Retirement under pressure
A key characteristic for the developed world has been the expectation of a stable retirement for the middle class. This expectation for a worry-free retirement has undergone some stress. In this paper, we would like to explore the pressure on our retirement system and how some employers are using income replacement option products to potentially improve the outcomes for their employees.
Foundations of retirement -- the three legs of the stool
The foundation of retirement has traditionally come from three sources: Social Security, pensions (i.e. defined benefit plans), and defined contribution plans, like a 401(k). We will consider them one at a time.
We can fairly compare Social Security payments to an annuity from an insurance company. In this case, instead of an individual consumer paying the insurance company for a lifetime of payments, the government agrees to pay based on residuals of economic growth and garnished wages. Regarding Social Security solvency, it has been well established our anticipated levels of economic growth and increased lifespans have strained the system. Additionally, the demographics are lopsided towards imminent retirees (i.e. there are more retiring baby boomers than working adults necessary to support them). The US has had to adopt an unsustainable level of borrowing to make up for the current and projected shortfalls in a variety of spending programs, including Social Security.
Thus, Social Security is ultimately going to have to change. Compared to the complex ethics of other government benefit programs (Medicare and Medicaid), Social Security is relatively straightforward to fix. Directly cutting benefits, indirectly reducing benefits by weakening the rate of increase (i.e. Cost Of Living Allowances) via inflation, increasing retirement age limits, increasing tax revenues, or privatizing Social Security (so it acts more like a defined contribution investment plan) could fix the system. Each of these actions will place additional burdens on us, as beneficiaries, but isn’t unexpected. Anecdotally, the younger demographic cohorts (e.g. Generation X, Millennials) have been warned the Social Security benefits enjoyed by prior generations would not be there at retirement; the recognition of a more spartan standard of living is the active presumption for many future retirees.
The pressures impacting the government’s Social Security system have had a similar impact on employer sponsored pension plans (defined benefit). In the face of these pressures, many employers have been eager to dismantle or phase-out their defined benefit plans and revert to other systems with smaller or more predictable financial liability. There are vestiges of pension plans for government workers and some large institutions, but their popularity is clearly declining. State Budget Solutions reports $2.8 trillion of state debt is from unfunded pension liabilities. The pressure to reform public pensions, reduce benefits, and remove the ability of public employees to collectively bargain for benefits will continue to marginalize the once-ubiquitous pension plan.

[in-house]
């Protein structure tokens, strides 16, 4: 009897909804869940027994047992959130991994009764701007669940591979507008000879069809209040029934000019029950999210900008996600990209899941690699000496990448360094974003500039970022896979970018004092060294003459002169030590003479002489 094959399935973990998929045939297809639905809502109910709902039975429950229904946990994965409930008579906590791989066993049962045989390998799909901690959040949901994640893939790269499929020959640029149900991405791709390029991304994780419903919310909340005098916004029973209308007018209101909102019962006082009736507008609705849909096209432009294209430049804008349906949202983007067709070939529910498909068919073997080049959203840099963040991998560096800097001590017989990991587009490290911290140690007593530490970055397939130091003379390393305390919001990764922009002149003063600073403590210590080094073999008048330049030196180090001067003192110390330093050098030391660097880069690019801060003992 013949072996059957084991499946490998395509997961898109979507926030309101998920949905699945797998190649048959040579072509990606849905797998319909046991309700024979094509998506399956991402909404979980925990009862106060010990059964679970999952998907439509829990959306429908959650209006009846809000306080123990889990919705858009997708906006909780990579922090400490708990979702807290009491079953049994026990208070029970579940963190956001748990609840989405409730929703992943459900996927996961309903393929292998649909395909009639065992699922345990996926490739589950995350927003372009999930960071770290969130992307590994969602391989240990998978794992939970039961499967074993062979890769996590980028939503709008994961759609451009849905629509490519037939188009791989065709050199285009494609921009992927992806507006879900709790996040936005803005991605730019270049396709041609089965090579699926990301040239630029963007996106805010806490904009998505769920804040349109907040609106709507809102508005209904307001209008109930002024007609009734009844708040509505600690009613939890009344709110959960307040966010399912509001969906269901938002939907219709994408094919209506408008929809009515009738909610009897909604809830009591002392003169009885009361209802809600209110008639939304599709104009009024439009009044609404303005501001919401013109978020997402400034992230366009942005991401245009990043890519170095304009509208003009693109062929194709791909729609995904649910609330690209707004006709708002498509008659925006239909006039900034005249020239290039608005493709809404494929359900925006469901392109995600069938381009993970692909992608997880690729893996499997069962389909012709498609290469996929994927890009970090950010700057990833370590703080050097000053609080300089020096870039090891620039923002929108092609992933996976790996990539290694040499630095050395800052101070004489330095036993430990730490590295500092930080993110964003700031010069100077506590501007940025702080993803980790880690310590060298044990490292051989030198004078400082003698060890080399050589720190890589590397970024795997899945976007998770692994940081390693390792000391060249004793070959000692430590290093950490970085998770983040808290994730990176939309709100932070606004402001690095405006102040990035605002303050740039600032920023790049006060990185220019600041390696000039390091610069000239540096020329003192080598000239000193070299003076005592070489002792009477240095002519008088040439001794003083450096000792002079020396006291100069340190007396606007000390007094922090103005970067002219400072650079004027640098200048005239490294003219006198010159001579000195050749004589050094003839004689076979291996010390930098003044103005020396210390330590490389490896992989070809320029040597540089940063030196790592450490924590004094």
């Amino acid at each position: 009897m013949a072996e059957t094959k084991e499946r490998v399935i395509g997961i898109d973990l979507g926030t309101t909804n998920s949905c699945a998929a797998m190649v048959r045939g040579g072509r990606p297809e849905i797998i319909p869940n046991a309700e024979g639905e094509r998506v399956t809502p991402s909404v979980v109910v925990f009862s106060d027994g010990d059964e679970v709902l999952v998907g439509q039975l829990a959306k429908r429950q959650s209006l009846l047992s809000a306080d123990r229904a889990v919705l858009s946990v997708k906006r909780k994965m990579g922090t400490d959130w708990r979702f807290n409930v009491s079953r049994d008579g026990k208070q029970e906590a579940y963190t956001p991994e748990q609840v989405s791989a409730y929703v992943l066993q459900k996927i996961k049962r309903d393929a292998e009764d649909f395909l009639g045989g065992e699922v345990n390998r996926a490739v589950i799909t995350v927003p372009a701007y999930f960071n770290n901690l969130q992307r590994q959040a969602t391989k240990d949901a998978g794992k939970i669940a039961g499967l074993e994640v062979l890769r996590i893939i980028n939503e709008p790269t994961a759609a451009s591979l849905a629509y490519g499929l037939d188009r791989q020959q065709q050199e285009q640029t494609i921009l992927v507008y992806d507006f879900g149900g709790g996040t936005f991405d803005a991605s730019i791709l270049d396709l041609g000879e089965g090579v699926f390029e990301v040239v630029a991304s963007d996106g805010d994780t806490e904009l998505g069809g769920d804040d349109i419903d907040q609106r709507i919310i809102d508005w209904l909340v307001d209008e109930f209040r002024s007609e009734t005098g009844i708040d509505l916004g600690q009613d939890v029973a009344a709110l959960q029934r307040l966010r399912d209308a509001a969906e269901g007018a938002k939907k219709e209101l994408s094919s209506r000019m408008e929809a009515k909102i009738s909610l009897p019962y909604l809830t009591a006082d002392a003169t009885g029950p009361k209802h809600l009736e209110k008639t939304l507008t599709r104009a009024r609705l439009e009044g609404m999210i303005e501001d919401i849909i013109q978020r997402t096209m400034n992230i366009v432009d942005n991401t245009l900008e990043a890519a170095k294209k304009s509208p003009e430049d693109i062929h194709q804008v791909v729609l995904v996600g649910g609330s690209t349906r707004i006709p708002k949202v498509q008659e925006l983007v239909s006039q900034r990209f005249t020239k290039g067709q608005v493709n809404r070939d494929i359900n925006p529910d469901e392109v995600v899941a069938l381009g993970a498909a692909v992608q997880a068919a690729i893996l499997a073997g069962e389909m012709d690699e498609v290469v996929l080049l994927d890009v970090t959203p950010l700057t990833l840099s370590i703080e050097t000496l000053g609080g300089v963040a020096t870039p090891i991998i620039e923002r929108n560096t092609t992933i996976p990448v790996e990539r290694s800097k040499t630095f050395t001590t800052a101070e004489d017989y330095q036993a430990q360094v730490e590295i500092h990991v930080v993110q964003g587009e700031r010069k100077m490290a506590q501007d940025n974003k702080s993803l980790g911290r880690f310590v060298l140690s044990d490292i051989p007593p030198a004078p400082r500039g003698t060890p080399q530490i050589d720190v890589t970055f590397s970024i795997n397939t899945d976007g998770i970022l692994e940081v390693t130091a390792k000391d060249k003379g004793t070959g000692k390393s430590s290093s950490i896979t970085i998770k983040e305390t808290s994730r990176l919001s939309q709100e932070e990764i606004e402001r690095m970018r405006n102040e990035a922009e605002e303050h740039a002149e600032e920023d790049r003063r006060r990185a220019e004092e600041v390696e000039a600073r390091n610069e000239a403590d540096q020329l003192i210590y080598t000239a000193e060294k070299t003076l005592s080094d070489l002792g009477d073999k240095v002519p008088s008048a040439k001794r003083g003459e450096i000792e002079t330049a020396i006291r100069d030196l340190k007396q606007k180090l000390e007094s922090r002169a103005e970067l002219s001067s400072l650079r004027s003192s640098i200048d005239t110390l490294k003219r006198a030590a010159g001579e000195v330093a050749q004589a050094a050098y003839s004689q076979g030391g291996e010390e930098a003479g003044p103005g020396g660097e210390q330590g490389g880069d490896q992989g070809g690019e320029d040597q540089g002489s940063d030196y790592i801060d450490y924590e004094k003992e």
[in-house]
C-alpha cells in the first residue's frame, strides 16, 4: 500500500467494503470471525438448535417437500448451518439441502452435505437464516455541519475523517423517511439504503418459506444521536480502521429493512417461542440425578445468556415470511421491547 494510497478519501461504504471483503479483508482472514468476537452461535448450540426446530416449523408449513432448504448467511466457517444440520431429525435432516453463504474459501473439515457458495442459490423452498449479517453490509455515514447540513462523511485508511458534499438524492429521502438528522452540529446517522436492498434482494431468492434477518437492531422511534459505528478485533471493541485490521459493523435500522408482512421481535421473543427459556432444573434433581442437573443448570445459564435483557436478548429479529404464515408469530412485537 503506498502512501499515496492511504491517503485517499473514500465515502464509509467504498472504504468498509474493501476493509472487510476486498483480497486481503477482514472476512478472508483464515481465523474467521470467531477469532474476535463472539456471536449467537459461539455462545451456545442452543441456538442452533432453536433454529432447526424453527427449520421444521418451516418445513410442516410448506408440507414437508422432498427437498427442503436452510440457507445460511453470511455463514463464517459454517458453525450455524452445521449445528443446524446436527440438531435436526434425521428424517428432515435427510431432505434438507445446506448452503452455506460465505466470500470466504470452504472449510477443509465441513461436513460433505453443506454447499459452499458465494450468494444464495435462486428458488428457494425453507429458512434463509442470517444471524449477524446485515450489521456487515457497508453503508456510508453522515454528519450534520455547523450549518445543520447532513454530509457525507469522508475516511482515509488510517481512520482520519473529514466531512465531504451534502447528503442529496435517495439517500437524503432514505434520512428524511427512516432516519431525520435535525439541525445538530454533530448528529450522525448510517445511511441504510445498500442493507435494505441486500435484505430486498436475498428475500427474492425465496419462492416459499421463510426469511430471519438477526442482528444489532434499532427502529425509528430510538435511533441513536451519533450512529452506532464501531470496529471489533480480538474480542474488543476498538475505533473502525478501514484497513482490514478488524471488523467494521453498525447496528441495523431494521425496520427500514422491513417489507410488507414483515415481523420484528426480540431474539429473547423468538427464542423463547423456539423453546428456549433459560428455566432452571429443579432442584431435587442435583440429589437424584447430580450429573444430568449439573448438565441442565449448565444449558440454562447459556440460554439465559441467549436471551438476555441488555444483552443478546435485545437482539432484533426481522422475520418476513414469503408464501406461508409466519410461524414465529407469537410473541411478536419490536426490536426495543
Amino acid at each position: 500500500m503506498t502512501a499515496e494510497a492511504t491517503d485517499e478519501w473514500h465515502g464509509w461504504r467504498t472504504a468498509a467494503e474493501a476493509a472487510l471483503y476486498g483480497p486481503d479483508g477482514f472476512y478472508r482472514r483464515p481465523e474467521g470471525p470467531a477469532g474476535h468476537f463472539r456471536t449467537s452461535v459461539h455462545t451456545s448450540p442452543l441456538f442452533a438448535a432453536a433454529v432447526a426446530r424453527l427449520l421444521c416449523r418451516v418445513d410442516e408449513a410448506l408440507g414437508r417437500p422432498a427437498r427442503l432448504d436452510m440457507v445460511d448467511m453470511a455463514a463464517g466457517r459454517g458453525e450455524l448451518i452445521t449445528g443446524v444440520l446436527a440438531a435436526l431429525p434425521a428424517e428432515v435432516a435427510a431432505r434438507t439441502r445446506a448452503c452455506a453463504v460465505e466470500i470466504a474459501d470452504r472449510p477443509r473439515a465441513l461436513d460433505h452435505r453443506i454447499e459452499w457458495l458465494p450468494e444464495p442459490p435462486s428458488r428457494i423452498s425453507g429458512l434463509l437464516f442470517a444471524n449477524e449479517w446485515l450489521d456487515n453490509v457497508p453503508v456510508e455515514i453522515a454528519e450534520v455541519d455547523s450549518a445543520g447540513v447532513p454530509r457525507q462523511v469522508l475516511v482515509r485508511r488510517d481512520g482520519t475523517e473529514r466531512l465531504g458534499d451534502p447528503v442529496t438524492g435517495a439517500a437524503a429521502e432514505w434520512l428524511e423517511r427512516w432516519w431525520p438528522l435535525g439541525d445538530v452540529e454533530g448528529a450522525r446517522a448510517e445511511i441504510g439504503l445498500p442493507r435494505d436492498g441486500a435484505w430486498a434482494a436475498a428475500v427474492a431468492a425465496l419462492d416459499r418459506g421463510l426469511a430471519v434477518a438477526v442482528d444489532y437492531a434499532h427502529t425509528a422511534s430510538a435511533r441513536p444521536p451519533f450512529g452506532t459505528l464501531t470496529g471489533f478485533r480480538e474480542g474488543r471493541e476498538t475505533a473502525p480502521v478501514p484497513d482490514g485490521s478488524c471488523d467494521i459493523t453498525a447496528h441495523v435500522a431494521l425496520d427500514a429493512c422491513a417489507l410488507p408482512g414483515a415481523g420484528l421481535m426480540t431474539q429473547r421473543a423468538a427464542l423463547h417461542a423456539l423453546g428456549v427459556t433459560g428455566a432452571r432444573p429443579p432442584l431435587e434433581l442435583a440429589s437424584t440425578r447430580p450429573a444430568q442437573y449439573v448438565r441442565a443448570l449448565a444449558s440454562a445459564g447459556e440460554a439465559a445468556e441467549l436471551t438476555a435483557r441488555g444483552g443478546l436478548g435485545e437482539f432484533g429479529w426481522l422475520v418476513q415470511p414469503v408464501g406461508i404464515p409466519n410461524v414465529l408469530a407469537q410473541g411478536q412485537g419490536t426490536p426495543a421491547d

So, with the stable and predictable income streams from social security and pension plans likely to be substantially curtailed, typical employees must rely on their savings and whatever they’ve managed to accrue in their defined contribution plans to fund retirement.
The Shortfalls of relying purely on defined contribution plan for retirement
Since we, broadly speaking, have to rely on our defined contribution retirement savings, let’s consider some of the problems with that system. First, most employees simply aren’t saving enough to retire in their 60’s; studies demonstrate, despite the warnings, many retirees have unrealistic dependence on Social Security. Second, for those fortunate retirees who have saved substantial assets in their retirement accounts, can easily overdraw from their nest-egg because they may not know what a sustainable drawdown rate is --- drawing 15% of your retirement assets every year won’t maintain enough assets to support a 20 or 30 year retirement, but it happens with sad regularity. After a lifetime of saving, retirees faced with the temptation of an uncommonly large pool of money can easily withdraw too much too quickly.
These aren’t new problems and broad level solutions are already being considered. For instance, Senator Tom Harkin recently proposed a government-sponsored, hybrid pension plan to augment existing DC plans, but we believe, given the political environment, new activist programs like this have a marginal chance of being implemented in the near future. In the meantime, it is still up to employers and employees to generate their own solutions.
Income replacement options: converting assets to a defined benefit-like income stream.
So, there are disadvantages of a pure defined-contribution driven retirement but a desire for a stable income stream akin to the defined benefit programs of old.
Imagine a typical investor retiring at age 65. As a single person, he could simply cash out of his 401(k) or IRA account, pay the necessary taxes, and use the lump sum to purchase an annuity to provide a lifetime of income. The investor will need to do his homework, manage their accounts, be satisfied by the soundness of his insurer and the terms of his contract, but this is at least a viable solution for a retiree.
Most readers of this newsletter are not individuals trying to compare annuity plans; most of our readers are employers --- retirement plan sponsors --- and the service providers to these plans. We can consider a solution on a larger scale. Specifically, there has been an explosion of interest in new products that seek to replicate the stability of a defined benefit stream within the structure of a defined contribution plan; these products are called income replacement products and they often promise guaranteed income for life. Understanding the rationale for adding these products to a retirement plan line-up is the core reason for this white paper.